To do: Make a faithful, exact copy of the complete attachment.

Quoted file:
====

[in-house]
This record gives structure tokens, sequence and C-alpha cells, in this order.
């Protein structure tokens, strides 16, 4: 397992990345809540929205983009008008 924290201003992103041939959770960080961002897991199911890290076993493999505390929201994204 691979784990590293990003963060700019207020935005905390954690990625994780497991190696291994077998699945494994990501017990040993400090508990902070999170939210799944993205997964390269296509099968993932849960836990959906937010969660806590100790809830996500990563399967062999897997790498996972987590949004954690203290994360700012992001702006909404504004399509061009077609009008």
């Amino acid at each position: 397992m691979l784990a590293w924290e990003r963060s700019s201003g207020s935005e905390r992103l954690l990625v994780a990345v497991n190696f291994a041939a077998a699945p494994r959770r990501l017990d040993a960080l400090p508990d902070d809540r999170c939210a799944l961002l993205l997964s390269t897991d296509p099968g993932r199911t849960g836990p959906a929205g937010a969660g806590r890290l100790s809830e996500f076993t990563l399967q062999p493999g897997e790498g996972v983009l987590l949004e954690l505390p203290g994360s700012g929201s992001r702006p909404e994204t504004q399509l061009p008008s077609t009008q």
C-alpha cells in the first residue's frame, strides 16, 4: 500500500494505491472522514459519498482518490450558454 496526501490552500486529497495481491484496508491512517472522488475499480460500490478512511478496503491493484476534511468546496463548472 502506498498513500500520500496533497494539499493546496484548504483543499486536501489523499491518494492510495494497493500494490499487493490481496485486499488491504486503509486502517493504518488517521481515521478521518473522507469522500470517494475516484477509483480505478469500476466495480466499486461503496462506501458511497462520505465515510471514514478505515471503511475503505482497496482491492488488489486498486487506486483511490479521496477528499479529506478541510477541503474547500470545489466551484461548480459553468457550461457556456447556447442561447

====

[in-house]
This record gives structure tokens, sequence and C-alpha cells, in this order.
């Protein structure tokens, strides 16, 4: 397992990345809540929205983009008008 924290201003992103041939959770960080961002897991199911890290076993493999505390929201994204 691979784990590293990003963060700019207020935005905390954690990625994780497991190696291994077998699945494994990501017990040993400090508990902070999170939210799944993205997964390269296509099968993932849960836990959906937010969660806590100790809830996500990563399967062999897997790498996972987590949004954690203290994360700012992001702006909404504004399509061009077609009008």
């Amino acid at each position: 397992m691979l784990a590293w924290e990003r963060s700019s201003g207020s935005e905390r992103l954690l990625v994780a990345v497991n190696f291994a041939a077998a699945p494994r959770r990501l017990d040993a960080l400090p508990d902070d809540r999170c939210a799944l961002l993205l997964s390269t897991d296509p099968g993932r199911t849960g836990p959906a929205g937010a969660g806590r890290l100790s809830e996500f076993t990563l399967q062999p493999g897997e790498g996972v983009l987590l949004e954690l505390p203290g994360s700012g929201s992001r702006p909404e994204t504004q399509l061009p008008s077609t009008q």
C-alpha cells in the first residue's frame, strides 16, 4: 500500500494505491472522514459519498482518490450558454 496526501490552500486529497495481491484496508491512517472522488475499480460500490478512511478496503491493484476534511468546496463548472 502506498498513500500520500496533497494539499493546496484548504483543499486536501489523499491518494492510495494497493500494490499487493490481496485486499488491504486503509486502517493504518488517521481515521478521518473522507469522500470517494475516484477509483480505478469500476466495480466499486461503496462506501458511497462520505465515510471514514478505515471503511475503505482497496482491492488488489486498486487506486483511490479521496477528499479529506478541510477541503474547500470545489466551484461548480459553468457550461457556456447556447442561447